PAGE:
3. Here's a list from the BOM of cyclones back to 1970. Looking through it, there are several instances of more than one cyclone being active at the same time, but I haven't opened them all to see if they made landfall at the same time.


    4. On edit from above, I do see Kirsty and Ethel in March 1996 seem to have come ashore at the same time, though one (Ethel) landed, went to sea and then looped back again, making landfall 4 times as cyclone strength.

  2. Replies
    1. Dabbling ducks may want to consider the salient word here - "heat"...

    2. I'm not surprised to read that it took the forecasters by surprise. I read about it a few days ago and there was no fuss at all. Well apart from the normal low grade cyclone / tropical storm warning.

  3. I am sure there will be speculation soon about whether the cyclones were influenced by global warming or not. I suspect the result will be inconclusive.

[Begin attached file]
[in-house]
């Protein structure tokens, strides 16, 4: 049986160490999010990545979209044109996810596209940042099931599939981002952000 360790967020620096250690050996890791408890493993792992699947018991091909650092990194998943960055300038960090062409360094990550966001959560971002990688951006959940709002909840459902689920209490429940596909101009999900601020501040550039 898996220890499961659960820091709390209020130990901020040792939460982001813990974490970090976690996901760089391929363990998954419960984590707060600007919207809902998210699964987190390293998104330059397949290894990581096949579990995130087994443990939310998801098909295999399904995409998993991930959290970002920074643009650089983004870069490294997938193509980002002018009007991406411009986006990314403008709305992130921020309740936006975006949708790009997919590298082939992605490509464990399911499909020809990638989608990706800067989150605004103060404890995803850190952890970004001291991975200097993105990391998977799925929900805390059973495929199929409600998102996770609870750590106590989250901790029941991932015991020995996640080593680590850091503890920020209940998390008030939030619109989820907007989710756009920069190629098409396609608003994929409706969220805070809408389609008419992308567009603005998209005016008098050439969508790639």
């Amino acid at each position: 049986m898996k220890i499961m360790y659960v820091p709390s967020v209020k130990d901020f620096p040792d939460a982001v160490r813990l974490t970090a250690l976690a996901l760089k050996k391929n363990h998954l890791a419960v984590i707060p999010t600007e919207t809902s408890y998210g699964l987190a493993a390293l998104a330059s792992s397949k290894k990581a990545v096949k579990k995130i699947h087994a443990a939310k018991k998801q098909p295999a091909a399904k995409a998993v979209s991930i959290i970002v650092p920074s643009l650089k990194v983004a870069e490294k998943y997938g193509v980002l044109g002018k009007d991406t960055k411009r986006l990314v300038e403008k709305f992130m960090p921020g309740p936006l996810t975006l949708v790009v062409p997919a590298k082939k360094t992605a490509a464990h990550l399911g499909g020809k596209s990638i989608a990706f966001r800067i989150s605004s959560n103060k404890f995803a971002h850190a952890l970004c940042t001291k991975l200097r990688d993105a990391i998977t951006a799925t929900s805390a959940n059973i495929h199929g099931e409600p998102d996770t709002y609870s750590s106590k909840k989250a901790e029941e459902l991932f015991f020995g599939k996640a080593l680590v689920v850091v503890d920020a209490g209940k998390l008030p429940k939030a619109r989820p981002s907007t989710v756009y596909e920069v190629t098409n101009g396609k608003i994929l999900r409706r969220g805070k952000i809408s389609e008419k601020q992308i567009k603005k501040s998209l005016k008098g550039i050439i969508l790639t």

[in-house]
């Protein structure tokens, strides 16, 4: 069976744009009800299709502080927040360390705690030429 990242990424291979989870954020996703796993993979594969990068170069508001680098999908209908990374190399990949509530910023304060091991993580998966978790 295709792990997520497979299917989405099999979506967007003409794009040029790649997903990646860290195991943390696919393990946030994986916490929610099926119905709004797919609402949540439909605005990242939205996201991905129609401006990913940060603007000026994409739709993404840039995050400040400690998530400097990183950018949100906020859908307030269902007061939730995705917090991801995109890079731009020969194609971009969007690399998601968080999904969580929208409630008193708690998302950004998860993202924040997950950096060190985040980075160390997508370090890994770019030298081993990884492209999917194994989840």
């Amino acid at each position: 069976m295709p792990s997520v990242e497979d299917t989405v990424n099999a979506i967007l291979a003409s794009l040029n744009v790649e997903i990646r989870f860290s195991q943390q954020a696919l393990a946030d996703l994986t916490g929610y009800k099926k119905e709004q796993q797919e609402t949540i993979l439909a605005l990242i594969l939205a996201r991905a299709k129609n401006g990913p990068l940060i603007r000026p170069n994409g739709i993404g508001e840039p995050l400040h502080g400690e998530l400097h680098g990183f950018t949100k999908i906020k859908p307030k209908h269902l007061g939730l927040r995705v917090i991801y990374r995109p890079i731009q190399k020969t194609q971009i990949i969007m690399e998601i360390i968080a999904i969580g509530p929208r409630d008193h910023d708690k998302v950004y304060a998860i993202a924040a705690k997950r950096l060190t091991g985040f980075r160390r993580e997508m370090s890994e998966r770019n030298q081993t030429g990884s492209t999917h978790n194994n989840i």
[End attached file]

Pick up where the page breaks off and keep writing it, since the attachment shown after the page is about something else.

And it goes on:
I have seen some data which suggests the ocean along the east coast of Australia is unusually warm - you could argue that this has enhanced the cyclones.

    There is some concern about a coral bleaching event - I guess we will find out over the next several months.

    1. Harry, I was considering this subject this earlier this evening and I'd go so far as to say that Cyclone Marcia is pretty much completely a result of global warming. The rapidity of its escalation to category 5, apparently resulting from the unusually high ocean temperature, caught even the Bureau of Meteorology off-guard - only 24 hours earlier it was a category 1 and heading to likely fizzle on its trajectory toward the coast.

      Had there not been the extra heat in the ocean the depression that became Marcia would likely have crossed the coast with barely a comment from anyone.

    2. Warm ocean temperatures are necessary but not sufficient for rapid deepening. You also need those temperatures to penetrate deep enough that the storms churning of the ocean does not bring up cold water - which is still consistent with a warming regime.

      But you also need low windshear and anticyclonic circulation above the storm (in the upper troposphere). I don't know much about what drives those, but you would need to link them to GW to say that was "pretty much completely the result of global warming".